Russian press review, 25.02.07
Published time: 25 Feb, 2007 06:40 Edited time: 25 Feb, 2007 09:40
The Russian press looks at a possible makeover the Far East Russkiy Island may undergo, focuses on a scandal in Poland where the government disclosed intelligence officers' names, and tells about the fate of Soviet emblems in Russia.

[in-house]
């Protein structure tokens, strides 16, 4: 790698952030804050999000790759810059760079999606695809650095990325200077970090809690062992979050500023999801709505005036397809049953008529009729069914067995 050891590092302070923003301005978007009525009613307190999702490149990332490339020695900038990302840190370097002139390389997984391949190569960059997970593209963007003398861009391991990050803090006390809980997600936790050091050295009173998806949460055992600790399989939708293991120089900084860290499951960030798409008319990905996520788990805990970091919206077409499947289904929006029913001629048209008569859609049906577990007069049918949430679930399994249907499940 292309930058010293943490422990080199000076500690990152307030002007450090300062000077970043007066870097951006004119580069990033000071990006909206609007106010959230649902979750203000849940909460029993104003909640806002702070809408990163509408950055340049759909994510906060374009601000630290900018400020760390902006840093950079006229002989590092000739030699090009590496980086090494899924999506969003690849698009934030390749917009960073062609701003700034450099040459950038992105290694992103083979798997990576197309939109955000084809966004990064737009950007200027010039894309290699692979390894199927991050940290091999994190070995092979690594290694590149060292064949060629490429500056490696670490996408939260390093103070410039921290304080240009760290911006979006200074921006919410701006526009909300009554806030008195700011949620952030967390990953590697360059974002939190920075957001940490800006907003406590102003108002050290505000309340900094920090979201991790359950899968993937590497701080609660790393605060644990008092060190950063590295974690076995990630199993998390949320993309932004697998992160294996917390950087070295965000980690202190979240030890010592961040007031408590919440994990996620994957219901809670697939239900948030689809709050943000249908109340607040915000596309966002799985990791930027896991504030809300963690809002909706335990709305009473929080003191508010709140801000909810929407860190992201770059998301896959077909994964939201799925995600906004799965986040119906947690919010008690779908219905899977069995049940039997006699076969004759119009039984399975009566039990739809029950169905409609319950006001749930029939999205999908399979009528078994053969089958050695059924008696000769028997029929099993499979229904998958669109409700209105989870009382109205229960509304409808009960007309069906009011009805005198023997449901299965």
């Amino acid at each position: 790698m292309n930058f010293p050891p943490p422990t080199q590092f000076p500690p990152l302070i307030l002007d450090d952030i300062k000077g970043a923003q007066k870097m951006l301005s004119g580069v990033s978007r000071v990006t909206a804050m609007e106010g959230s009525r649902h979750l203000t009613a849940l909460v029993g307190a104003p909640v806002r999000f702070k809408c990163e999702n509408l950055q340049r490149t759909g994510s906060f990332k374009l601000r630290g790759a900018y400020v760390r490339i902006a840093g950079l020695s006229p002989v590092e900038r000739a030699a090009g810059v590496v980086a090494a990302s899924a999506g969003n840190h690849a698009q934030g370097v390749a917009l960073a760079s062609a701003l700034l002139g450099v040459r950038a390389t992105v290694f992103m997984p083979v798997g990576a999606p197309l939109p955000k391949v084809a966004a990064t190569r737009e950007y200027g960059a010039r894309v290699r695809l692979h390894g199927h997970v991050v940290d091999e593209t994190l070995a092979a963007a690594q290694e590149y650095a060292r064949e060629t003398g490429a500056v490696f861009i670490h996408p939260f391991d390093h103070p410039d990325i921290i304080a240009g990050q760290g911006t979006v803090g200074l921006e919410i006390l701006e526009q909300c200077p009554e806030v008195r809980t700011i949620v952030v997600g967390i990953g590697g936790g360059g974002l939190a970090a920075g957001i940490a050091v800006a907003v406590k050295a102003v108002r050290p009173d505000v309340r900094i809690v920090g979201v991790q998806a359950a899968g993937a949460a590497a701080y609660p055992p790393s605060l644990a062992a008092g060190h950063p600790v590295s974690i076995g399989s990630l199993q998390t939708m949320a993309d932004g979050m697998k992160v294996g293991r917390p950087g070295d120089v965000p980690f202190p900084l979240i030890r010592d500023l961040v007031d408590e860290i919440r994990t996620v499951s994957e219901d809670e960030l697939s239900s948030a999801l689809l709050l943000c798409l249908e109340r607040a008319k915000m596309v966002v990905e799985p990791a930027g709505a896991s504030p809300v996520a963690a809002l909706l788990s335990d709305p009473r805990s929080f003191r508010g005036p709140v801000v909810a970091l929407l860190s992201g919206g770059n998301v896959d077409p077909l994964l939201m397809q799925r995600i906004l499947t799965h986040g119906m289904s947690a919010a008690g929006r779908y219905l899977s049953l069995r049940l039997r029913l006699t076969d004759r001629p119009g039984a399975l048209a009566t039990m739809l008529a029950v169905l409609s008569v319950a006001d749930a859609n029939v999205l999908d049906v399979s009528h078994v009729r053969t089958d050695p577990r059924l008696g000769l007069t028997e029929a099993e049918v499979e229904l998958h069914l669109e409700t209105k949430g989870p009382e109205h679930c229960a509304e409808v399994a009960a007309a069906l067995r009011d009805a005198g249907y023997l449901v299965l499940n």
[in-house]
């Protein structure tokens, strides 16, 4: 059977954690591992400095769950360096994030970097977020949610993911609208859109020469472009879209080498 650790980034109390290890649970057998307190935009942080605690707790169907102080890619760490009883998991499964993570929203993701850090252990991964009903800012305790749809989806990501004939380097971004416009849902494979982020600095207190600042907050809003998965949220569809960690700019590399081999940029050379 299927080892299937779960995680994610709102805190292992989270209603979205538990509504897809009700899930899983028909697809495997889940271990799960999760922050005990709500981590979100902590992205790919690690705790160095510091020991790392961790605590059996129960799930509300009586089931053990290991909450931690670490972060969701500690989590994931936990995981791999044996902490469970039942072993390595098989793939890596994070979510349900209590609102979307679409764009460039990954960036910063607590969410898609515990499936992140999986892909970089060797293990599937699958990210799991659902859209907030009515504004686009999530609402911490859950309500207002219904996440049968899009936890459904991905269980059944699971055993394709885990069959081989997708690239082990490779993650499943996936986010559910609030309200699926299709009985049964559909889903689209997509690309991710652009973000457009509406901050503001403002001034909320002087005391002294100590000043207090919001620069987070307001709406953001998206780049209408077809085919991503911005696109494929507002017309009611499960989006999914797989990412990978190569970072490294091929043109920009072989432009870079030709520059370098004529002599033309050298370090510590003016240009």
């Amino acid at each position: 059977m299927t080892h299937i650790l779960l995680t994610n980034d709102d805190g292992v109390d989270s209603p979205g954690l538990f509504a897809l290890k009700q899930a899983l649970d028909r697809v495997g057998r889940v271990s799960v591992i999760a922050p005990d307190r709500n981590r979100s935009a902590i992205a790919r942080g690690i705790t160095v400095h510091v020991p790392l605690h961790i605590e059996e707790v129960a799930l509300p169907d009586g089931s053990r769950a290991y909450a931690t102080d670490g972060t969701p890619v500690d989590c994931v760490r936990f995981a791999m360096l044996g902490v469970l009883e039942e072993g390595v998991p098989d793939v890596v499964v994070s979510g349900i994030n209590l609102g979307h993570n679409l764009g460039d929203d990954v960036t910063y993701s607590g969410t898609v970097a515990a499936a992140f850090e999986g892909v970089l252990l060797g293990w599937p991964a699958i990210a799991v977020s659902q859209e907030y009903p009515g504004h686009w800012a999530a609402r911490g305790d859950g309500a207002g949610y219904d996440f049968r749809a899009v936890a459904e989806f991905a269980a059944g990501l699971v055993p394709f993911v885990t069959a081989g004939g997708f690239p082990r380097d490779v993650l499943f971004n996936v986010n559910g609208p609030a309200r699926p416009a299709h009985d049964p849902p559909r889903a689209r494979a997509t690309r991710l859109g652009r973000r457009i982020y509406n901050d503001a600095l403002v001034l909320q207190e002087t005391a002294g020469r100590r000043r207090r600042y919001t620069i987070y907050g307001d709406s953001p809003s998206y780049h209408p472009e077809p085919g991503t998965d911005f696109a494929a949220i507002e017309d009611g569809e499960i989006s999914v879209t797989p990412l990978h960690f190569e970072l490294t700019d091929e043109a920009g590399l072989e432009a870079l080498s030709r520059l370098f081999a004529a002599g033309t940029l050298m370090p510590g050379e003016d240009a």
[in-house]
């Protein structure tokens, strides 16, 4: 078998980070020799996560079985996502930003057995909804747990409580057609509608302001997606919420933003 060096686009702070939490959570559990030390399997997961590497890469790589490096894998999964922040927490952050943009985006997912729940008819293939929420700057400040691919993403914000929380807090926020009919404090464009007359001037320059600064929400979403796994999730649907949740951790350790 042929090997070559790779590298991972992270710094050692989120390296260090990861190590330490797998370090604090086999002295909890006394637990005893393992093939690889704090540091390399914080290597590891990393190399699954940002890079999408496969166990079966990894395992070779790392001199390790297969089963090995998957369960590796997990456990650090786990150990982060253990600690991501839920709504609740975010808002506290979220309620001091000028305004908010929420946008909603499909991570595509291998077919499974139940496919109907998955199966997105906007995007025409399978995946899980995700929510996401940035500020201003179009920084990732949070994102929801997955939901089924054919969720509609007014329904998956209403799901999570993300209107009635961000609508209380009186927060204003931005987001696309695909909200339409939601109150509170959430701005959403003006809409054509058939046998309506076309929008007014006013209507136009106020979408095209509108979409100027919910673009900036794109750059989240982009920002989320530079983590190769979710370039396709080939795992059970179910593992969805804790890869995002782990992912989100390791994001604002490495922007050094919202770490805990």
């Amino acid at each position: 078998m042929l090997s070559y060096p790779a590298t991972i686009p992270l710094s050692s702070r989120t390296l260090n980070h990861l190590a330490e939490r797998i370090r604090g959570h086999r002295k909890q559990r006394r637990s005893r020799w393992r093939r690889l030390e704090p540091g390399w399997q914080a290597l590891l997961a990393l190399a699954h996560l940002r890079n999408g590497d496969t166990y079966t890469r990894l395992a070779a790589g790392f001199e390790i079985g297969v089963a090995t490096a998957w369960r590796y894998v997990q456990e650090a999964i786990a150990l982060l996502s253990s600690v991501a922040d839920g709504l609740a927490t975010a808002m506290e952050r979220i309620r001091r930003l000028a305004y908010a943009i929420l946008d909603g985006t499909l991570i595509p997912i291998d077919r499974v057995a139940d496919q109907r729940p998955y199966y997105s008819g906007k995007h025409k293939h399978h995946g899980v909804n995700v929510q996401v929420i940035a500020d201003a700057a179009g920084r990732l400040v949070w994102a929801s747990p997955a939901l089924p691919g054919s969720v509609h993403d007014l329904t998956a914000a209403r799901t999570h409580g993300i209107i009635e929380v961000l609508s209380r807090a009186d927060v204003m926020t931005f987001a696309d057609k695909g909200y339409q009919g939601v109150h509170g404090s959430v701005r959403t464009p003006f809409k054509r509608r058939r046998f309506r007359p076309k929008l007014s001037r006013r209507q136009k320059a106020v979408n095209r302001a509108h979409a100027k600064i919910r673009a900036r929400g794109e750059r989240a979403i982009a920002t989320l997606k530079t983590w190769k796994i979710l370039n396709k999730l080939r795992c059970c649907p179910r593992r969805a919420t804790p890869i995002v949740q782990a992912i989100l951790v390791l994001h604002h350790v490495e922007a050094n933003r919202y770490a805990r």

Itogi weekly writes about the “Wonder Island”, into which the historical Russkiy Island near the Far Eastern city of Vladivostok may turn now that it has been chosen to host the APEC Summit of 2012. The island was once an important military base, and now there are plenty of deserted barracks and naval scrap metal depots. But by 2012 a special Summit Zone will be constructed, complete with six hotels, a conference hall and a press-centre. A modern Oceanarium, a zoo with animals unique to the area and a nature reserve are also planned. And for the first time, a bridge will be built connecting Russkiy Island to the mainland. Local authorities believe the project will turn the region into a tourist attraction and the once-isolated piece of land will become the capital of Russia's Far East.A document disclosing Polish military intelligence systems which was presented by the Polish government, dominates the front page of Gazeta newspaper's weekly edition. The report names more than 10,000 military intelligence officers, revealing their positions, including some in government. Four Polish ambassadors were recalled to Poland and summoned to the country's Foreign Ministry in light of the report's publication. They were believed to have been working for the military intelligence service before it was disbanded last year. The authors of the unprecedented report say a lot of intelligence officers had close ties with the Soviet KGB and assisted Russian agents in an attempt to control Polish politics. The paper says the Polish president is now searching for former officers within his Cabinet.Ogonyok weekly looks at the replacement of Soviet-era state emblems with those that existed in Russia before the revolution of 1917. It carries an interview with Georgy Vilinbakhov, the head of the service controlling the switching of the emblems. He says the old emblems are only being restored if they existed before Soviet emblems were put in place. For instance, the portico of the Bolshoy Theatre in Moscow will be stripped of its former USSR emblem and regain the one it had previously, whereas all Soviet emblems on the building of the State Duma will remain intact. It was constructed in the Soviet times, so the USSR emblem is part of its décor and is to be preserved.